How solving a €3 problem leads to a $46bn quarter


Putting Apple’s astonishing, record-breaking quarter into context has quickly become a kind of techie parlour game, comparing the number of iPhones sold to the number of babies born, noting the value of the company compared to struggling European countries, and measuring the height of their profits in dollar bills against high-orbit space stations. When records get broken like this, you really have to reach for the sky to put into perspective.

I bought one of the 37 million iPhones sold last quarter, a 4S, and it’s a marvel – so beautifully and precisely engineered, and so effortlessly a part of my life in so many different ways – photography, reading, writing, etc, yada and so on. I even have the odd conversation on it.

But excellent hardware and software is only a part of the reason for Apple’s astonishing success – those high standards are maintained throughout every part of the company, as I was reminded just this week.

A few days ago I tried to rent a movie using iTunes. A perfect storm of a wacky router and an iTunes authorisation problem meant we couldn’t watch it within the viewing window for rentals. Crap, €3 wasted I thought. Still, I quickly went through the Apple support process, logged the situation, and within a few hours got an email from a Apple customer care agent, Vivek. He was going to put the movie in my download queue again, just like that. Great service, right? I fired off a reply thanking him for fixing the situation – in all my 11 years of using Apple products, this was only the third time I had to get in touch with customer care, and each time the problem was solved promptly, so I figured it deserved a small thanks. And this was what really sealed it for me – Vivek replied to my reply, noting my gratitude and saying the predictable stuff about being a valued iTunes customer and so on. Does he have a prepared spiel for such situations? More than likely.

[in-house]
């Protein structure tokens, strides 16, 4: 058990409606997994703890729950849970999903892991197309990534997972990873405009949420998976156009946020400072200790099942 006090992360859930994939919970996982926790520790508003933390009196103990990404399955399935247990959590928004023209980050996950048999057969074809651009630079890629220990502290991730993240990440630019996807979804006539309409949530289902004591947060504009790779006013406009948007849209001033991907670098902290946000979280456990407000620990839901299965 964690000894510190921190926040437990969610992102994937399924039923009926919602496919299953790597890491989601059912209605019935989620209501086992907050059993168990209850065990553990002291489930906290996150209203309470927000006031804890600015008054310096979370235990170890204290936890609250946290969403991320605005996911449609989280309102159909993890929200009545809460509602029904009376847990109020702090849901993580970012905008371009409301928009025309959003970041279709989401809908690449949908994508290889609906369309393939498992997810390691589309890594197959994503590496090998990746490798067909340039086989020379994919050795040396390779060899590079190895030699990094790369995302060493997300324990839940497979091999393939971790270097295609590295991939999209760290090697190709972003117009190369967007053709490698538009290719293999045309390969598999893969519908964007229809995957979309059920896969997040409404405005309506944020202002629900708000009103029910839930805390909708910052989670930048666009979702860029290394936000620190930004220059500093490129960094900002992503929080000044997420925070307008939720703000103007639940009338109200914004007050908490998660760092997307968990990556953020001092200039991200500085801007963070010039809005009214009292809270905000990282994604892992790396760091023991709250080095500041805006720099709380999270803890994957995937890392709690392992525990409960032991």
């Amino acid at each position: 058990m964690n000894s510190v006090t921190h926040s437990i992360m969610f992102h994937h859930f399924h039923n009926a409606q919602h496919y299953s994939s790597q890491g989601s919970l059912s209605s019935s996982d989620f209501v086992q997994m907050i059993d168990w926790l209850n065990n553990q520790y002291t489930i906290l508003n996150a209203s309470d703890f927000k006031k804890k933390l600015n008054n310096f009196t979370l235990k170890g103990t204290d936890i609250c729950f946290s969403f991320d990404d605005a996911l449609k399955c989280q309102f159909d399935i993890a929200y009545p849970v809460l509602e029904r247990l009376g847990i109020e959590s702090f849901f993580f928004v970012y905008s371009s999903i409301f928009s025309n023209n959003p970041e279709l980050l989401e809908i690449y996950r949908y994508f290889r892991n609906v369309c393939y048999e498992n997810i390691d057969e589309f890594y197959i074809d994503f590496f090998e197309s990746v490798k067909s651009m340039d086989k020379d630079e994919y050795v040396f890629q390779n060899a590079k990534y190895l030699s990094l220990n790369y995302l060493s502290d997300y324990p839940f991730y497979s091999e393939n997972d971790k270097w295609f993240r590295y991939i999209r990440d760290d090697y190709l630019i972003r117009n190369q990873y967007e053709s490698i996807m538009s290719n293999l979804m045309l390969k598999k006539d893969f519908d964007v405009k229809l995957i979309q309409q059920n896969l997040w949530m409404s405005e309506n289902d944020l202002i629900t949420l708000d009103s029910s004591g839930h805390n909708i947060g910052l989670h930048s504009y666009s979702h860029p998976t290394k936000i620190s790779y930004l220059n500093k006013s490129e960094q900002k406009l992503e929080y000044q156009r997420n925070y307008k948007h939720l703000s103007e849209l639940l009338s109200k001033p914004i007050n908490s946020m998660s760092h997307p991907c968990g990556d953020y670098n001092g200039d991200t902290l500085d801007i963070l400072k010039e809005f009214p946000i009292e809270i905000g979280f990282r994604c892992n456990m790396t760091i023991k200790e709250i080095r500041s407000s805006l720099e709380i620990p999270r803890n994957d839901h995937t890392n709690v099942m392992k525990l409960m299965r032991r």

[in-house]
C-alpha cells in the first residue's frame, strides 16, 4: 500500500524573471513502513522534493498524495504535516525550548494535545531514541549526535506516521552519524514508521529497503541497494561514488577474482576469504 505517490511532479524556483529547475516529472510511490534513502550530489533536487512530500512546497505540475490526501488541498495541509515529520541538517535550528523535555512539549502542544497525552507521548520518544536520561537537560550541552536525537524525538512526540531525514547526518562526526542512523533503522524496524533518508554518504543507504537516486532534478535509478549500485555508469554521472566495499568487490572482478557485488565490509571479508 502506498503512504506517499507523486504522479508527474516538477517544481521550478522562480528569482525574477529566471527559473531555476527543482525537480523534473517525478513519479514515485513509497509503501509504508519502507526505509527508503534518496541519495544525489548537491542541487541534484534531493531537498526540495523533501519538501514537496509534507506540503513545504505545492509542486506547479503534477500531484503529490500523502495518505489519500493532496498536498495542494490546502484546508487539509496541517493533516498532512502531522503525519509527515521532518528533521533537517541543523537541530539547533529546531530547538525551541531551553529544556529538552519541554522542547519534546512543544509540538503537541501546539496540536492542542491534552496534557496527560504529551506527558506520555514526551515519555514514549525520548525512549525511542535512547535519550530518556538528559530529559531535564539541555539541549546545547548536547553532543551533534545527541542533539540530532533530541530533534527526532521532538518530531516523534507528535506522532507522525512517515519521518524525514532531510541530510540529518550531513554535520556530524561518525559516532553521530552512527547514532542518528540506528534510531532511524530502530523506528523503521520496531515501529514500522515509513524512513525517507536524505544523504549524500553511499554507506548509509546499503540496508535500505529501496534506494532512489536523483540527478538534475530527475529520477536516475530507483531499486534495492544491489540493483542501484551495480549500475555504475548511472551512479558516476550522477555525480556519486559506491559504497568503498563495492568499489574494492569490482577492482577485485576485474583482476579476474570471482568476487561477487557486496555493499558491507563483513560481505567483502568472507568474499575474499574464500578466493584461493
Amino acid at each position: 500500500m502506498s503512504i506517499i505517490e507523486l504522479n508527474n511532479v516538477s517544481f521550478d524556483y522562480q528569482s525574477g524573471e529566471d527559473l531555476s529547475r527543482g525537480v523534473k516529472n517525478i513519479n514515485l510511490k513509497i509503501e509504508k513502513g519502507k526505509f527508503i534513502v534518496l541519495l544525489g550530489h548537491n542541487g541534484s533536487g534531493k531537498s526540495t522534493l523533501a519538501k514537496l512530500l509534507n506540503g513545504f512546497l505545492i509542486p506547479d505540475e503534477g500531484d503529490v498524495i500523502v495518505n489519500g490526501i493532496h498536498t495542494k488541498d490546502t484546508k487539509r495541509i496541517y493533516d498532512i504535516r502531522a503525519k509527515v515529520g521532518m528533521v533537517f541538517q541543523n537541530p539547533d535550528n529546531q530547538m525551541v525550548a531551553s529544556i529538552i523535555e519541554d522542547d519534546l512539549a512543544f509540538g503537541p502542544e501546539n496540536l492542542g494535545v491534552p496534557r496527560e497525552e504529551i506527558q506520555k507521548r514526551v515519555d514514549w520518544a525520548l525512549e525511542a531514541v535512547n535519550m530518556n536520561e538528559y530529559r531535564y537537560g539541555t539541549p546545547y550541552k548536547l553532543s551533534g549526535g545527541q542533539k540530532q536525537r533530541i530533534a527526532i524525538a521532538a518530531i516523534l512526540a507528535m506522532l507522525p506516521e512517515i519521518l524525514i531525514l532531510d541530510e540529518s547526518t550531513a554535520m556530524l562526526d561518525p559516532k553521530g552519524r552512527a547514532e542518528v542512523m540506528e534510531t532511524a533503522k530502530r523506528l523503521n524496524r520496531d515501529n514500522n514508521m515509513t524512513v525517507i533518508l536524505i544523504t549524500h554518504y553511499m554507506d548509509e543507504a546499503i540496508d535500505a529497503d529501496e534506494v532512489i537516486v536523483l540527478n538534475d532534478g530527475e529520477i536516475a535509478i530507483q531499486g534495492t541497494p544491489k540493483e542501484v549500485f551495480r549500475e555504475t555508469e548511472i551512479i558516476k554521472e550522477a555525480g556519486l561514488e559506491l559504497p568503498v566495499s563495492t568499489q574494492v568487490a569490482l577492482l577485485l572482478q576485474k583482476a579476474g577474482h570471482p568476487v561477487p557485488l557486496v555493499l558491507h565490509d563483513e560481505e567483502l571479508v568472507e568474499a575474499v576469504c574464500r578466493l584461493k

But acknowledging my email was not necessary at all, yet  it contributed enormously to the sense of satisfaction, the feeling of a small, €3 problem being considered just as important as a big, €300 problem. The small gesture was a mark of the standards that Apple upholds in every corner of its operation, from the design of its hardware to the thoughtfulness of its software to the hospitality of its Apple Stores. In all these various areas, Apple is not just best-in-class, it’s miles ahead of the competition, whether that be consumer electronics or retail or any business that requires you deal with customer care, ie most of them.

What that consistency of approach eventually reaps is $46 billion quarters. This blowout quarter is what happens when you marry the creation of highly desirable products with unstinting attention to the details that matter to people. Analysts worry about Apple failing to come up with the next big thing, but I’d be far more worried about them letting those standards slip, of allowing the €3 problem go unanswered and leaving their customers frustrated. If that ever happens, expect those revenues to begin declining too.

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